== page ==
The Brit genre film market is managing to survive in the face of financial adversity with upcoming filmmakers still managing to bring their vision to the screen, with talents such as Andrew Barker and his film A RECKONING showing that budget shouldn’t be a hurdle to good quality atmospheric genre movies. In his latest Spotlight interview, Stu Willis kicks back with filmmaker Andrew Barker to discuss his career, love for film and more…
Stu: Hi Andrew, what’s your background as a filmmaker?
Andrew: Very little background really, other than being a lifelong film fan. I’ve made a few short films over the years, but nothing to write home about. The desire to make a feature however goes back to my teenage years – I grew up in the 80s, so I was very much a child of the Spielberg/Lucas generation, nothing wrong with that, but in the late 80s, early 90s, I discovered other kinds of filmmakers – filmmakers who did it themselves: everyone from Sam Raimi, to Hal Hartley, to John waters, to Spike Lee with She’s Gotta Have It - filmmakers who just picked up a camera and just went and did it. Around 1992 I saw Nick Gomez’s Laws of Gravity, and that really showed me that anyone with enough desire and ambition can go out and do it. It just took me another 16 years or so to figure out how!
Stu: A RECKONING looks incredible, much more so than the apparent budget of £15,000.00 would imply. How was your budget apportioned, and what processes were undertaken to make the film so visually ravishing?
Andrew: That estimation of the budget is kind of rough – what we actually shot the film on was a lot, lot lower than that – we just pulled in favours for the most part. The only process for making the film ‘visually ravishing’ as you very kindly put it was the location itself – I’ve always been attracted to decay; I love anything manmade being left to rot and return to nature. When I discovered the location - which was an abandoned RAF Base just outside Nottingham - I knew I’d found the place I wanted to make a film. The seeds of the story idea came after finding the location – I just tried to wrap a story around this incredible place I’d found…
We were also incredibly lucky with the snow.
As a little aside, the location has actually been used in a film before – Shane Meadows’ This is England. There’s a scene where the kids are smashing windows – that was shot there.
Stu: The concept of straw people was excellent: simple, but extremely effective. Could you speak a little about how this notion came about?
Andrew: I wrote the story in 2008 over a couple of evenings. I was just trying to write something I could film myself for very little money, which is why there is only one character for the most part, and most of his dialogue is narrated – just makes my life easier!
I can’t really remember what my thought process was when writing it. The straw people just arrived on the page I guess – I thought it was pretty cool, and got me out of casting loads of other actors!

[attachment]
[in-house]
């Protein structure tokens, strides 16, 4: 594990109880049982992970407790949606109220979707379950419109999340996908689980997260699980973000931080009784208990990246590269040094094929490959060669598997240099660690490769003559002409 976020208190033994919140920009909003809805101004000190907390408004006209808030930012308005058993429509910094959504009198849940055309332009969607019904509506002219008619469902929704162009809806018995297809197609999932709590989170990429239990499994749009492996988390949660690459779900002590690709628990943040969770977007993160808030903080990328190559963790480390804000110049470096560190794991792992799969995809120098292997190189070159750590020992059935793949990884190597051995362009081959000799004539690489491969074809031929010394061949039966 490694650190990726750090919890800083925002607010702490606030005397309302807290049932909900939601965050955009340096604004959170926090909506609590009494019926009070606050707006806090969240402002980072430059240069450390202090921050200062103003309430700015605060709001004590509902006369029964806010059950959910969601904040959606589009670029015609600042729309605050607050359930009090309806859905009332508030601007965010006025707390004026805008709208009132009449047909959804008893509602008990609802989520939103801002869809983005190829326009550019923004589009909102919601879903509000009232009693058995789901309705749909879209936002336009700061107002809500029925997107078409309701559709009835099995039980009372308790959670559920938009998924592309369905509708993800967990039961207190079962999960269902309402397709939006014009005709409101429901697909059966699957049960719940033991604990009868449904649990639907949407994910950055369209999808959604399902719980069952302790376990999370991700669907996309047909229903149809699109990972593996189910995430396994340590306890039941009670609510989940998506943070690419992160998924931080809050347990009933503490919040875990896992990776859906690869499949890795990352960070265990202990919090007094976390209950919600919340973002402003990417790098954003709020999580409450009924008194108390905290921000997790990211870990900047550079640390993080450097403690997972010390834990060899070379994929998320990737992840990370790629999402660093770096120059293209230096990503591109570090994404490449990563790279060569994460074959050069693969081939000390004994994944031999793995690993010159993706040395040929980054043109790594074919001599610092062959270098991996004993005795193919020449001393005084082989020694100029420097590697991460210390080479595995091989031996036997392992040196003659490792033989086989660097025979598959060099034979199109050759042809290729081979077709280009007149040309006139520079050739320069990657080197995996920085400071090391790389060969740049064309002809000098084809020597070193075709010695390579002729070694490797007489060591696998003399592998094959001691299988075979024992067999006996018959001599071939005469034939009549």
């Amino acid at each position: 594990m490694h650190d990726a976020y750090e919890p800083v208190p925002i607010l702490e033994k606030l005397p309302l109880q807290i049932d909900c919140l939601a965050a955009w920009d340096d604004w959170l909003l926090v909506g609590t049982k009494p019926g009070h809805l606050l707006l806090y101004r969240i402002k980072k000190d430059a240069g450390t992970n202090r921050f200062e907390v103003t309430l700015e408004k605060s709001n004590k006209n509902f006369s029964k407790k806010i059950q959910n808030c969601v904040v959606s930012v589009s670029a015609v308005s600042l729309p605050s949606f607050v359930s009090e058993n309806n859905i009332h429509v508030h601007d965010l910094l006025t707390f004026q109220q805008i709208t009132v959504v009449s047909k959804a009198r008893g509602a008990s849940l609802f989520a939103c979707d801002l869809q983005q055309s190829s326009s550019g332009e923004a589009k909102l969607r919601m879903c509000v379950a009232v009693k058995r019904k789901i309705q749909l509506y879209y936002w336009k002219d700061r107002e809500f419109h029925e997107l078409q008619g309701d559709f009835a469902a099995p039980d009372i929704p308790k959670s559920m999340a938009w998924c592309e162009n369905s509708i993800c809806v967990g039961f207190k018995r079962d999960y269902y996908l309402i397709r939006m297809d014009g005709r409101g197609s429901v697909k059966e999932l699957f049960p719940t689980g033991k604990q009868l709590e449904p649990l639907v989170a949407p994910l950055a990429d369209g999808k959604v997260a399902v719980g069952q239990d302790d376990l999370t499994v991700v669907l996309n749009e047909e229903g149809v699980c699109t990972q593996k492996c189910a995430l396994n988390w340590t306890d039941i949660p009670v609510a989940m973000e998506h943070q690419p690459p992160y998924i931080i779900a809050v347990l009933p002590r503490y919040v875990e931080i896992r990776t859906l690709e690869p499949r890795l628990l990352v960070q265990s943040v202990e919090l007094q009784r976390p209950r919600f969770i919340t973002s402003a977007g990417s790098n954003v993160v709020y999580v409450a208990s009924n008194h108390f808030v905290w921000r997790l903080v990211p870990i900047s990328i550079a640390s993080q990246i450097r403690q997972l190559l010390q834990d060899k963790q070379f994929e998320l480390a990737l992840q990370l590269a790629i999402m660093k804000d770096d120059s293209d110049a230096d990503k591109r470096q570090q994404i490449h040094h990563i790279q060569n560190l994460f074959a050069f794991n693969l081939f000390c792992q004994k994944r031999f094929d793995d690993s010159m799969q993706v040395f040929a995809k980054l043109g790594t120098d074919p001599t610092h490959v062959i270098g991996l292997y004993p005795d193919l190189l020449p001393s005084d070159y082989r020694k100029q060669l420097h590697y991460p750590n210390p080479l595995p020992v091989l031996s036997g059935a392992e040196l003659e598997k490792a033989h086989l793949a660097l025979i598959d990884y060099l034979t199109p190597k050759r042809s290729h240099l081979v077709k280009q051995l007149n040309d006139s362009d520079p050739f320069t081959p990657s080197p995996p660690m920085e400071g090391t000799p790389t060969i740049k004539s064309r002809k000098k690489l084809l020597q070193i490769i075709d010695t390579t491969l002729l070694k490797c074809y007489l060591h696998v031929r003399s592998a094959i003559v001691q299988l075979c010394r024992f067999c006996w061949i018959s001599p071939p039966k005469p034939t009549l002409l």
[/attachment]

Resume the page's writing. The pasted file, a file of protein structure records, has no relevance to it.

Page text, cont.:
Stu: Could you discuss the themes of A RECKONING a little? The tagline "Isolation breeds ghosts" is of course a great starting point, but can you expand on the issues your screenplay is tackling?
Andrew: It’s difficult to analyse your own work – but looking back on earlier short stories and short films I’ve written, I’ve noticed a lot of it has been about madness in some form or another – which is either interesting or worrying. I’m not sure which!
But I guess ultimately it’s about death – a subject rarely discussed in day-to-day life, for good reason I suppose, but I think I just wanted to address it in some fashion.
Stu: Leslie Simpson is a real find – his performance is outstanding. How did he come to be involved in the production? Did he audition for the role, or was it tailored for him?
Andrew: When I was writing, I was consciously designing it to be made on pretty much No Budget – and at that point I was just going to cast one of my friends – which would have been terrible - then the script got sent to Les, whom I’d met before after I interviewed him for an online magazine I used to write for, and he said wanted to do it. After that the game was raised somewhat.
Stu: What inspired you to choose to shoot the film in Nottingham and Middlesbrough? And, how did you manage to get such a sense of desolation in both locations?
Andrew: The location came first, before the idea, before a page was written – I based the entire tale around that location. I guess it was the first character I cast.
Stu: Did you encounter any resistance from locals or their councils?
Andrew: No, none. We were very lucky.
Stu: You shot the film during one of the most severe British winters in history. Can you talk a little about the troubles this posed?